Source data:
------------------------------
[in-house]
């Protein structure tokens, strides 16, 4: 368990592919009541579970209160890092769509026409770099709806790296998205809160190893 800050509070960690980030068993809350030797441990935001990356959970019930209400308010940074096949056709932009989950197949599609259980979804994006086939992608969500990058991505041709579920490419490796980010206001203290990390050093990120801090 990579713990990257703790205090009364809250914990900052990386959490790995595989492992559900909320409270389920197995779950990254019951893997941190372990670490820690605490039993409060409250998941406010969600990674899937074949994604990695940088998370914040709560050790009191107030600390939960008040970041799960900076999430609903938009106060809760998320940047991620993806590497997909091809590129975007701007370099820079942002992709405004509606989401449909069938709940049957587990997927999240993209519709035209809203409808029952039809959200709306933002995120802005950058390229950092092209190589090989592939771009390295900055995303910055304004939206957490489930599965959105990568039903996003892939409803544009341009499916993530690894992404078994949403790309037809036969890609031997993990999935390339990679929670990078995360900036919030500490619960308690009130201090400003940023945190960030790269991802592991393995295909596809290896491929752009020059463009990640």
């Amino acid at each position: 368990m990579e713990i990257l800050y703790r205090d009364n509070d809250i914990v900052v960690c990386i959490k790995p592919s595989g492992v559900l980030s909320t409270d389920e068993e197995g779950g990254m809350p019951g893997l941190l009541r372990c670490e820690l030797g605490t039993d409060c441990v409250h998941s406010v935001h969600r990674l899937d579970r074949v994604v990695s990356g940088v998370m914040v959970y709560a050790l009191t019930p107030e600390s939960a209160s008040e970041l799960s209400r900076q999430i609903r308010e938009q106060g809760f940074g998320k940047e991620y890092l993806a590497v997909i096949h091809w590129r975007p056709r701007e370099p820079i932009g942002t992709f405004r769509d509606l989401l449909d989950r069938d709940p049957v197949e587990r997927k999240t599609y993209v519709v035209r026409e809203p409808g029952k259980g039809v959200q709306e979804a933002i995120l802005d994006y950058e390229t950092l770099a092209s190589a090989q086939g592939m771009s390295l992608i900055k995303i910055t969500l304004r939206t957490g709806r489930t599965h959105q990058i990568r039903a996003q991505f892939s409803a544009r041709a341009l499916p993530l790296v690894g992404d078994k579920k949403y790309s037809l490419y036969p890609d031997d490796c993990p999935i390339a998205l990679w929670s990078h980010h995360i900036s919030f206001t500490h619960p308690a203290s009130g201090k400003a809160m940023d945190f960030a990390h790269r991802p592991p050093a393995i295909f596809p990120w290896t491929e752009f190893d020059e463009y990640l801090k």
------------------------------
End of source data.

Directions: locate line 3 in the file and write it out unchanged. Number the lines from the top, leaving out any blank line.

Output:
């Amino acid at each position: 368990m990579e713990i990257l800050y703790r205090d009364n509070d809250i914990v900052v960690c990386i959490k790995p592919s595989g492992v559900l980030s909320t409270d389920e068993e197995g779950g990254m809350p019951g893997l941190l009541r372990c670490e820690l030797g605490t039993d409060c441990v409250h998941s406010v935001h969600r990674l899937d579970r074949v994604v990695s990356g940088v998370m914040v959970y709560a050790l009191t019930p107030e600390s939960a209160s008040e970041l799960s209400r900076q999430i609903r308010e938009q106060g809760f940074g998320k940047e991620y890092l993806a590497v997909i096949h091809w590129r975007p056709r701007e370099p820079i932009g942002t992709f405004r769509d509606l989401l449909d989950r069938d709940p049957v197949e587990r997927k999240t599609y993209v519709v035209r026409e809203p409808g029952k259980g039809v959200q709306e979804a933002i995120l802005d994006y950058e390229t950092l770099a092209s190589a090989q086939g592939m771009s390295l992608i900055k995303i910055t969500l304004r939206t957490g709806r489930t599965h959105q990058i990568r039903a996003q991505f892939s409803a544009r041709a341009l499916p993530l790296v690894g992404d078994k579920k949403y790309s037809l490419y036969p890609d031997d490796c993990p999935i390339a998205l990679w929670s990078h980010h995360i900036s919030f206001t500490h619960p308690a203290s009130g201090k400003a809160m940023d945190f960030a990390h790269r991802p592991p050093a393995i295909f596809p990120w290896t491929e752009f190893d020059e463009y990640l801090k």